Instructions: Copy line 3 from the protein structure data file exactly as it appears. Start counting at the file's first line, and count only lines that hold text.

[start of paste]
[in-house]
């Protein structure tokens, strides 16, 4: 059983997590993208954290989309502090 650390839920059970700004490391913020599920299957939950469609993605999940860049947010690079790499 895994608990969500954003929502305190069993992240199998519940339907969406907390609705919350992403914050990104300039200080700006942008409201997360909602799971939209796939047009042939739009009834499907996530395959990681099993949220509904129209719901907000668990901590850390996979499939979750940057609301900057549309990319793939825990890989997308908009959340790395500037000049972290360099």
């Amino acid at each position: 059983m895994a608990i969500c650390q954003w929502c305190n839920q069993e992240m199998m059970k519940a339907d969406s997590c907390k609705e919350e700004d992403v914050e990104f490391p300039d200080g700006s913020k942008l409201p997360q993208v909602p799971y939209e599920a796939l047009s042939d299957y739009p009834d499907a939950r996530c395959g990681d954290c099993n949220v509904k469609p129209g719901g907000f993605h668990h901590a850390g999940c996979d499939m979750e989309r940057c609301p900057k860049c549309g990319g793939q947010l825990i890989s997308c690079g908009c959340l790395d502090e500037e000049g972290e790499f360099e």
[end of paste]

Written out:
């Amino acid at each position: 059983m895994a608990i969500c650390q954003w929502c305190n839920q069993e992240m199998m059970k519940a339907d969406s997590c907390k609705e919350e700004d992403v914050e990104f490391p300039d200080g700006s913020k942008l409201p997360q993208v909602p799971y939209e599920a796939l047009s042939d299957y739009p009834d499907a939950r996530c395959g990681d954290c099993n949220v509904k469609p129209g719901g907000f993605h668990h901590a850390g999940c996979d499939m979750e989309r940057c609301p900057k860049c549309g990319g793939q947010l825990i890989s997308c690079g908009c959340l790395d502090e500037e000049g972290e790499f360099e």